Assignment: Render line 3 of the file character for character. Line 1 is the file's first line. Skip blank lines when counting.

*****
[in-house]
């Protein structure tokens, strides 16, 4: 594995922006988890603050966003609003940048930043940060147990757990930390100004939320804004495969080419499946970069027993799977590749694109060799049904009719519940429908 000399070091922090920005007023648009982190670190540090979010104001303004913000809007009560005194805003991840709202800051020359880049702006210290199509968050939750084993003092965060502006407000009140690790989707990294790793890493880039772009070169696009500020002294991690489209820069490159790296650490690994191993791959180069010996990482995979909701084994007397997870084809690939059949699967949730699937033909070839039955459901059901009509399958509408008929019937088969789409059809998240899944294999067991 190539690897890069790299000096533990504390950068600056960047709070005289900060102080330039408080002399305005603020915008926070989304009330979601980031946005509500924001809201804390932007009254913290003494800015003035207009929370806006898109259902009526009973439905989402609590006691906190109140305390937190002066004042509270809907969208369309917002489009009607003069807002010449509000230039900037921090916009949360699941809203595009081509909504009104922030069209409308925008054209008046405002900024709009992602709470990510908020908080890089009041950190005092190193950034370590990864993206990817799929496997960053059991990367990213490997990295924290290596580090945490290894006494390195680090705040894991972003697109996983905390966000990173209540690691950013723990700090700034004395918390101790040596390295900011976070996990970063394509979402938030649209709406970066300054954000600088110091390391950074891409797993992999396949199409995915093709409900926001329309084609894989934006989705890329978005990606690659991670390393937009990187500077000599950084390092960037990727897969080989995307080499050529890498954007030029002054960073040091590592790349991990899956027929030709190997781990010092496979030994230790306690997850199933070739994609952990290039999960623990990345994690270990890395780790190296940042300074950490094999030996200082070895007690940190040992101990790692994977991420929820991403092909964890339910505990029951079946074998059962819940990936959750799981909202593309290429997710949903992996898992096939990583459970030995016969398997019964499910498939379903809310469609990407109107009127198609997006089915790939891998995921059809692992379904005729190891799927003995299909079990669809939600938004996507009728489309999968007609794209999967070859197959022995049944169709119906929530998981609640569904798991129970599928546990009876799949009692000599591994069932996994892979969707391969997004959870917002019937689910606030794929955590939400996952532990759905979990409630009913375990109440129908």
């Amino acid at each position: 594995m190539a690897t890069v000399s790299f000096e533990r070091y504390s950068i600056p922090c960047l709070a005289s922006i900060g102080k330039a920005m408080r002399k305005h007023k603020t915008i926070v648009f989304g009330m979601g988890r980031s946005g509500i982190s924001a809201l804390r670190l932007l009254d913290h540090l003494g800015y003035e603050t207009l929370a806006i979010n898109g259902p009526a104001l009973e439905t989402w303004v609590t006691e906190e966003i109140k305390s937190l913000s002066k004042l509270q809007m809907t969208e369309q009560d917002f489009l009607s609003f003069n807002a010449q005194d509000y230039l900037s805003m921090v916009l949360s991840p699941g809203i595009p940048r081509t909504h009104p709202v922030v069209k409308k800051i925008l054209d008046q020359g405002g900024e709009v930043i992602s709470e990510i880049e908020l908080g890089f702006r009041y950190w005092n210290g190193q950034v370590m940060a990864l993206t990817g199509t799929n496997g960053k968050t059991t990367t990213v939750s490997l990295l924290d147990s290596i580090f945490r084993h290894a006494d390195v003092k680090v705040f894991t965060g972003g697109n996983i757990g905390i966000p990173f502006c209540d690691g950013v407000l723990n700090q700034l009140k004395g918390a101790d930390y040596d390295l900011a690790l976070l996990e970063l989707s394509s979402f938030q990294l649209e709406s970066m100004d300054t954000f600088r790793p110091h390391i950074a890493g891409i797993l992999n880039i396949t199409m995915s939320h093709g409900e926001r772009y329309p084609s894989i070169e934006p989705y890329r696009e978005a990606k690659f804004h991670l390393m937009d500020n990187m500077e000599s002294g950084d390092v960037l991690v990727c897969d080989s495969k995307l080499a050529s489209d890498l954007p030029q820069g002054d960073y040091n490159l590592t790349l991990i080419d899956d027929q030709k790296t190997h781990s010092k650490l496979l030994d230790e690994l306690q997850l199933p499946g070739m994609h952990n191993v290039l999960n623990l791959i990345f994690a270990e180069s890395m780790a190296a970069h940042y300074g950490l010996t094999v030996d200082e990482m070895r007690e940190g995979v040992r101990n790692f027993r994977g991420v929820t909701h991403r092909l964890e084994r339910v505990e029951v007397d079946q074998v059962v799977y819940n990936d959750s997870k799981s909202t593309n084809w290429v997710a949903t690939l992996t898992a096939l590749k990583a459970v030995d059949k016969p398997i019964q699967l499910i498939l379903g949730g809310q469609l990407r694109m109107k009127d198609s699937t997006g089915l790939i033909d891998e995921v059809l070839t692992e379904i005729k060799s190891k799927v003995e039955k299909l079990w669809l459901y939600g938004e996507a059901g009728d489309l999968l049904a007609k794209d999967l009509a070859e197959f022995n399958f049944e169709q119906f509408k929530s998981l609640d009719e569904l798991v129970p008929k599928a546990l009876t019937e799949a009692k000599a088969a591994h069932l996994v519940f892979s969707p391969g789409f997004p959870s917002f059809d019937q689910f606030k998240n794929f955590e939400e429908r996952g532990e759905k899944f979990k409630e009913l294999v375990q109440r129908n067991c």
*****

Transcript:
């Amino acid at each position: 594995m190539a690897t890069v000399s790299f000096e533990r070091y504390s950068i600056p922090c960047l709070a005289s922006i900060g102080k330039a920005m408080r002399k305005h007023k603020t915008i926070v648009f989304g009330m979601g988890r980031s946005g509500i982190s924001a809201l804390r670190l932007l009254d913290h540090l003494g800015y003035e603050t207009l929370a806006i979010n898109g259902p009526a104001l009973e439905t989402w303004v609590t006691e906190e966003i109140k305390s937190l913000s002066k004042l509270q809007m809907t969208e369309q009560d917002f489009l009607s609003f003069n807002a010449q005194d509000y230039l900037s805003m921090v916009l949360s991840p699941g809203i595009p940048r081509t909504h009104p709202v922030v069209k409308k800051i925008l054209d008046q020359g405002g900024e709009v930043i992602s709470e990510i880049e908020l908080g890089f702006r009041y950190w005092n210290g190193q950034v370590m940060a990864l993206t990817g199509t799929n496997g960053k968050t059991t990367t990213v939750s490997l990295l924290d147990s290596i580090f945490r084993h290894a006494d390195v003092k680090v705040f894991t965060g972003g697109n996983i757990g905390i966000p990173f502006c209540d690691g950013v407000l723990n700090q700034l009140k004395g918390a101790d930390y040596d390295l900011a690790l976070l996990e970063l989707s394509s979402f938030q990294l649209e709406s970066m100004d300054t954000f600088r790793p110091h390391i950074a890493g891409i797993l992999n880039i396949t199409m995915s939320h093709g409900e926001r772009y329309p084609s894989i070169e934006p989705y890329r696009e978005a990606k690659f804004h991670l390393m937009d500020n990187m500077e000599s002294g950084d390092v960037l991690v990727c897969d080989s495969k995307l080499a050529s489209d890498l954007p030029q820069g002054d960073y040091n490159l590592t790349l991990i080419d899956d027929q030709k790296t190997h781990s010092k650490l496979l030994d230790e690994l306690q997850l199933p499946g070739m994609h952990n191993v290039l999960n623990l791959i990345f994690a270990e180069s890395m780790a190296a970069h940042y300074g950490l010996t094999v030996d200082e990482m070895r007690e940190g995979v040992r101990n790692f027993r994977g991420v929820t909701h991403r092909l964890e084994r339910v505990e029951v007397d079946q074998v059962v799977y819940n990936d959750s997870k799981s909202t593309n084809w290429v997710a949903t690939l992996t898992a096939l590749k990583a459970v030995d059949k016969p398997i019964q699967l499910i498939l379903g949730g809310q469609l990407r694109m109107k009127d198609s699937t997006g089915l790939i033909d891998e995921v059809l070839t692992e379904i005729k060799s190891k799927v003995e039955k299909l079990w669809l459901y939600g938004e996507a059901g009728d489309l999968l049904a007609k794209d999967l009509a070859e197959f022995n399958f049944e169709q119906f509408k929530s998981l609640d009719e569904l798991v129970p008929k599928a546990l009876t019937e799949a009692k000599a088969a591994h069932l996994v519940f892979s969707p391969g789409f997004p959870s917002f059809d019937q689910f606030k998240n794929f955590e939400e429908r996952g532990e759905k899944f979990k409630e009913l294999v375990q109440r129908n067991c």